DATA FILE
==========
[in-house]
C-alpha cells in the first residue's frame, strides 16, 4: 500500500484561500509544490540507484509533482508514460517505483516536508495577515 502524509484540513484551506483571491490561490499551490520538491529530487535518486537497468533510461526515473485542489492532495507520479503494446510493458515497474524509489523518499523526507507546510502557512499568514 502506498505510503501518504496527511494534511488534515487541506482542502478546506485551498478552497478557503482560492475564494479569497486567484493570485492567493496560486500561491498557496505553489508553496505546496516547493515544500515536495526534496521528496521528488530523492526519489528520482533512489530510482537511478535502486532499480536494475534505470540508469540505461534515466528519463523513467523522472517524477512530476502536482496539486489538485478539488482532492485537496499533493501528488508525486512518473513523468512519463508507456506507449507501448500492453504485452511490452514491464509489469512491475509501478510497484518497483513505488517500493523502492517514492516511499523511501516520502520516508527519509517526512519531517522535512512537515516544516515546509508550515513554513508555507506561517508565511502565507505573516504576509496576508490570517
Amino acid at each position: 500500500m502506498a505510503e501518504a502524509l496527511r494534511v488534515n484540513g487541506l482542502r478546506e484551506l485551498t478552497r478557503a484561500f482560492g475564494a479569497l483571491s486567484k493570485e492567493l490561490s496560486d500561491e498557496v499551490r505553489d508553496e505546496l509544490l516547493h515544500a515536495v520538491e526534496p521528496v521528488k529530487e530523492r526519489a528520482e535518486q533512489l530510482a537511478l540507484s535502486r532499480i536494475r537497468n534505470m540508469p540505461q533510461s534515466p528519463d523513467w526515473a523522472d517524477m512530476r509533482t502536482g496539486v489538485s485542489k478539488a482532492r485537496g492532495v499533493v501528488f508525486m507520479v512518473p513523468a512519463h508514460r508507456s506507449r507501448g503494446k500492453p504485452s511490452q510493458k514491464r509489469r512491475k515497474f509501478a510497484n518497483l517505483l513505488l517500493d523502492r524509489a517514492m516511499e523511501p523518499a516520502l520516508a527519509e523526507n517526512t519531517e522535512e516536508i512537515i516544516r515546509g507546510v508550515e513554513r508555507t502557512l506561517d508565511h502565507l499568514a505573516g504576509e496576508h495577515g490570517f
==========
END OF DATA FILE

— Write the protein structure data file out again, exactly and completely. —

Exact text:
[in-house]
C-alpha cells in the first residue's frame, strides 16, 4: 500500500484561500509544490540507484509533482508514460517505483516536508495577515 502524509484540513484551506483571491490561490499551490520538491529530487535518486537497468533510461526515473485542489492532495507520479503494446510493458515497474524509489523518499523526507507546510502557512499568514 502506498505510503501518504496527511494534511488534515487541506482542502478546506485551498478552497478557503482560492475564494479569497486567484493570485492567493496560486500561491498557496505553489508553496505546496516547493515544500515536495526534496521528496521528488530523492526519489528520482533512489530510482537511478535502486532499480536494475534505470540508469540505461534515466528519463523513467523522472517524477512530476502536482496539486489538485478539488482532492485537496499533493501528488508525486512518473513523468512519463508507456506507449507501448500492453504485452511490452514491464509489469512491475509501478510497484518497483513505488517500493523502492517514492516511499523511501516520502520516508527519509517526512519531517522535512512537515516544516515546509508550515513554513508555507506561517508565511502565507505573516504576509496576508490570517
Amino acid at each position: 500500500m502506498a505510503e501518504a502524509l496527511r494534511v488534515n484540513g487541506l482542502r478546506e484551506l485551498t478552497r478557503a484561500f482560492g475564494a479569497l483571491s486567484k493570485e492567493l490561490s496560486d500561491e498557496v499551490r505553489d508553496e505546496l509544490l516547493h515544500a515536495v520538491e526534496p521528496v521528488k529530487e530523492r526519489a528520482e535518486q533512489l530510482a537511478l540507484s535502486r532499480i536494475r537497468n534505470m540508469p540505461q533510461s534515466p528519463d523513467w526515473a523522472d517524477m512530476r509533482t502536482g496539486v489538485s485542489k478539488a482532492r485537496g492532495v499533493v501528488f508525486m507520479v512518473p513523468a512519463h508514460r508507456s506507449r507501448g503494446k500492453p504485452s511490452q510493458k514491464r509489469r512491475k515497474f509501478a510497484n518497483l517505483l513505488l517500493d523502492r524509489a517514492m516511499e523511501p523518499a516520502l520516508a527519509e523526507n517526512t519531517e522535512e516536508i512537515i516544516r515546509g507546510v508550515e513554513r508555507t502557512l506561517d508565511h502565507l499568514a505573516g504576509e496576508h495577515g490570517f